In addition, the county pays $30,282 in annual dues to NEGRC.

Oconee County Planning Department Director B.R. White told me he will serve as a resource person for work on the Comprehensive Plan but that NEGRC is responsible for creation of the Plan itself.

OCO: Crighton On Comprehensive Plan from Lee Becker on Vimeo.

Wednesday, February 15, 2017

Oconee County Administrative Officer Benko Announces Retirement Effective July 1

Informed Board Tuesday

Oconee County Administrative Officer Jeff Benko announced at the end of his meeting with department directors this (Wednesday) morning that he plans to retire effective July 1.

Benko, 62, said he informed the members of the Board of Commissioners of his decision on Tuesday.

Tuesday, February 14, 2017

Feasibility Study For New Oconee County Animal Shelter Questioned By Animal Control Advisory Board

Key Meeting Feb. 28

Tevis Architects’ recommendation that Oconee County replace its Animal Shelter with a new facility costing an estimated $2.9 million met with some resistance from members of the Animal Control Advisory Board at its meeting last week.

Board member Claire Hamilton said the price tag “is way too high...It is a pretty big price tag for the taxpayers.”

Sunday, February 12, 2017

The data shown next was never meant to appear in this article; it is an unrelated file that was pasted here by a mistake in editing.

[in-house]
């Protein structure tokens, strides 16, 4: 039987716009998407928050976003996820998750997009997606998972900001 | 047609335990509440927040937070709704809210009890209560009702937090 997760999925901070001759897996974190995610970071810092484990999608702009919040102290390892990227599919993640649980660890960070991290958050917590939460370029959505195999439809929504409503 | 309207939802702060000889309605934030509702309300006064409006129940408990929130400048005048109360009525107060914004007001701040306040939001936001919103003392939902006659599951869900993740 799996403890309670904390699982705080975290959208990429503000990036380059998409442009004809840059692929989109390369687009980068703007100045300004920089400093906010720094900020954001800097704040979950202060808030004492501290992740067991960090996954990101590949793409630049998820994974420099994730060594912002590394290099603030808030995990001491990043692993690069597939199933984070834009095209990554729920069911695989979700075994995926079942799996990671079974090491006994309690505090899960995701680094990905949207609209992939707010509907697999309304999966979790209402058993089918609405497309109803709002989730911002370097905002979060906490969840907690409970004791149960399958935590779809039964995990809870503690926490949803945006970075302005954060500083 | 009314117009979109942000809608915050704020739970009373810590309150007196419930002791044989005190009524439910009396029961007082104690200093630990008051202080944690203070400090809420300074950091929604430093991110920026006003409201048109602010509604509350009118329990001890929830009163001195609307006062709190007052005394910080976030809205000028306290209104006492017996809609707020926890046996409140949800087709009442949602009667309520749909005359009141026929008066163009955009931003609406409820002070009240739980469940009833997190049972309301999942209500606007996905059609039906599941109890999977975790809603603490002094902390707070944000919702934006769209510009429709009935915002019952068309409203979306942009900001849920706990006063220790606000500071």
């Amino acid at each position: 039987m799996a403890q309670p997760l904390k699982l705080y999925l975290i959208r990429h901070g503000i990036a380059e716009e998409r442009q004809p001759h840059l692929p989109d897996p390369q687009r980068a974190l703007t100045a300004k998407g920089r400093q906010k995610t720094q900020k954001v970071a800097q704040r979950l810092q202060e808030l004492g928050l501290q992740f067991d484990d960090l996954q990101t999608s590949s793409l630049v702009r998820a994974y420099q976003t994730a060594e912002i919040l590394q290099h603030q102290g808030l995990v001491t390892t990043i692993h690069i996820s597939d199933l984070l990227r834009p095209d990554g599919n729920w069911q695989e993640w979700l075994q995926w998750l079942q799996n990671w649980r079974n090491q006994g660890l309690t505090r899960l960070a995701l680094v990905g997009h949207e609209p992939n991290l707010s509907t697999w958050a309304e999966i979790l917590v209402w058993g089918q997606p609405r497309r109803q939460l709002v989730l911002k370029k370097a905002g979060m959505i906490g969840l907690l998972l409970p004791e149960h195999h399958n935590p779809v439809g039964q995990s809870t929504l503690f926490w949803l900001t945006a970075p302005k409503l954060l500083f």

Owner Of Land For Proposed Oconee County Solar Farm Also Owned Land That Became Neighboring Wildflower Meadows Subdivision

Developer Says Project Still Alive

When the developers of Wildflower Meadows, a 263.1- acre subdivision in northwest Oconee County, wanted to launch the project in 2006, they assembled 10 different pieces of property to accommodate the proposed 170 lots.

The largest of the 10 assembled tracts was a 113.5-acre parcel owned by the Hammond family of Gainesville.

Wednesday, February 08, 2017

Oconee County Commission, In Split Vote, Decided To Move Forward With Calls Creek Wastewater Treatment Plant

3 MGD Option

The Oconee County Board of Commissioners, in a 3-1 vote Tuesday night, agreed to spend $13.4 million to upgrade the Calls Creek wastewater treatment plant to 1.5 million gallons per day and prepare the plant for possible future upgrade to 3.0 million gallons per day.

Oconee County Utility Department Director Wayne Haynie argued that the county would save money in the long-run if it spent a $1.1 million “premium” on the plant now so that the county would have the option of upgrading the plant to 3 million gallons per day in the future.